Digital ink -- as it is also commonly known -- is typically stored and represented using proprietary or restrictive formats, which has hampered widespread adoption of digital ink across devices developed by different vendors.
The process by which pen-based actions are captured is through a special device named a transducer which absorbs the actual pen movements as digital ink. The information is later passed to recognition software that converts the pen input into computer actions, or, as our case would have it, into an InkML-based fragment for later exchange.
Digital ink applications fall into two categories: archival and streaming. Archival ink applications capture and store digital ink for later processing; a typical case would be that of a digital signature used for a credit card authorization. Streaming ink applications capture and transmit digital ink in real time, such as in the case of an electronic whiteboard.
An InkML document, like XML, comprises nested tags which define the characteristics of a digital ink input stream. The root element inside this type of document is a tag named
<ink> which encloses another series of elements, with the
<trace> tag the most commonly present. The
<trace> tag contains the series of X and Y coordinates representing a sequence of contiguous ink. For practical purposes, each trace can be considered a single character or letter interpreted by the transducer. The following snippet would represent a simple InkML structure:
<ink> <trace> 227 50 226 64 225 78 227 92 228 106 228 120 229 134 230 148 234 162 235 176 238 190 241 204 </trace> <trace> 282 45 281 59 284 73 285 87 287 101 288 115 290 129 291 143 294 157 294 171 294 185 296 199 300 213 </trace> <trace> 366 130 359 143 354 157 349 171 352 185 359 197 371 204 385 205 398 202 408 191 413 177 413 163 </trace> </ink>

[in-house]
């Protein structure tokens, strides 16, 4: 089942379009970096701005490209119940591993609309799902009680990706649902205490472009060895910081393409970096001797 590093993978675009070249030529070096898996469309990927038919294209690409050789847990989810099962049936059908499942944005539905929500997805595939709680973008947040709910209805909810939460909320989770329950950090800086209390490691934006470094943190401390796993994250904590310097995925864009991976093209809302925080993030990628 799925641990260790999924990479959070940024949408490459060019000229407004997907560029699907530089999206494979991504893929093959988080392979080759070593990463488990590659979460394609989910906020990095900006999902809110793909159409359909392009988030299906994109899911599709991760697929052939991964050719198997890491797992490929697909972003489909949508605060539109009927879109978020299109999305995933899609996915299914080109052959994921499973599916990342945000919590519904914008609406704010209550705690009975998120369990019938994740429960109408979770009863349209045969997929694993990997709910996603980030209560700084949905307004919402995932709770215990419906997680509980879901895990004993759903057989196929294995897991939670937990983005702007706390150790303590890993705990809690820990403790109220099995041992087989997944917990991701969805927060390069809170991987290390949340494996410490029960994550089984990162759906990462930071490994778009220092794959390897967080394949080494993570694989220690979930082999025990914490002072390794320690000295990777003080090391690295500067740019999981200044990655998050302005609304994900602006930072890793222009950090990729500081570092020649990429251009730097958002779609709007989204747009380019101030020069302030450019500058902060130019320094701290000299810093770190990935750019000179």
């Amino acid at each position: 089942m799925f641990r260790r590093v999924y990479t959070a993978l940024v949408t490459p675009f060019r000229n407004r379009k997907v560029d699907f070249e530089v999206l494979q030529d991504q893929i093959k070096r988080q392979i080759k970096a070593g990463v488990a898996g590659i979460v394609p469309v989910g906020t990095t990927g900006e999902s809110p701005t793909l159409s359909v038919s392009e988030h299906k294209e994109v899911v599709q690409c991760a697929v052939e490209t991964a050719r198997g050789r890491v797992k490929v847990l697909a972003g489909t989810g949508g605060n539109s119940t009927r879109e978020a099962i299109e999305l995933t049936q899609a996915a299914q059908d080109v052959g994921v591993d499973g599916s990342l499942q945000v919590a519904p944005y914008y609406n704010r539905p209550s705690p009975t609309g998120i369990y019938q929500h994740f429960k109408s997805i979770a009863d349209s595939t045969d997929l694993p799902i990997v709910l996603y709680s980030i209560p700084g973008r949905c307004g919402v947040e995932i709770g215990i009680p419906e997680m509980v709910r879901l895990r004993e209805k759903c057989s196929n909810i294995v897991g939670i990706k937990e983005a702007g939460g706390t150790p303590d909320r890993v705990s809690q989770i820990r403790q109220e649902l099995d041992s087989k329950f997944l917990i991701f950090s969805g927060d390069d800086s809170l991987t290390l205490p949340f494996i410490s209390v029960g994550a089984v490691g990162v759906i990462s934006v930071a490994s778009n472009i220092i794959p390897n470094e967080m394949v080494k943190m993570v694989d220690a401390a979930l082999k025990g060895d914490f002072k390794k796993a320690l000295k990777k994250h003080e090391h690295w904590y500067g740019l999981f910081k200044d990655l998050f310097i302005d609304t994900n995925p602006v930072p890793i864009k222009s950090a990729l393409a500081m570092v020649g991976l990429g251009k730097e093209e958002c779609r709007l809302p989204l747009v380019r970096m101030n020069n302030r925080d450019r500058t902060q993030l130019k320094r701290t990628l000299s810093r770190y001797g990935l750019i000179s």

Complementing these core InkML elements are of course more detailed tags which allow for the capture of refined Ink trace characteristics such as color and width, all of which are captured using elements like
InkML also defines elements for capturing more specific behaviour like pen orientation, tilt, and tip force, as well as information about transducer device characteristics and detailed dynamic behavior to support handwriting recognition and authentication applications. The next fragment illustrates a more comprehensive use of InkML syntax:
<ink> <defs> <brush id="yellowPen"/> <brush id="bluePen"/> <traceFormat id="normal"/> <traceFormat id="noForce"/> <context id="context1" brushRef="yellowPen" traceFormatRef="normal"/> <context id="context2" contextRef="context1" brushRef="bluePen"/> </defs> <traceGroup contextRef="context1"> <trace> Trace Coordinates </trace> <trace> Trace Coordinates </trace> </traceGroup> <traceGroup contextRef="context2"> <trace> Trace Coordinates </trace> <trace> Trace Coordinates </trace> </traceGroup> </ink>
Notice how the fragment declares a section enclosed within the
<defs> tags, which in itself contains the
<brush> element used in the definition of a pen color, the
<traceFormat> tag, employed for declaring a specific ink trace, and the
<context> tag, which groups certain characteristics for later use at
<trace> level elements. To associate a
<trace> element with a particular
<context>, the ancillary
<traceGroup> is used for aggregating the distinct trace coordinates.
Although InkML is still in its initial stages of development, a quick look at technology vendors in the realm of digital ink applications, like Palm or CIC, can illustrate that integration among their software suites and devices is not very transparent. It is here where Ink Markup Language can provide a tag-based and platform-neutral format for interchanging digital ink between software applications, making it an important standard for future use in electronic pen-driven applications.
Daniel Rubio is the principal consultant at Osmosis Latina, a firm specializing in enterprise software development, training and consulting based in Mexico.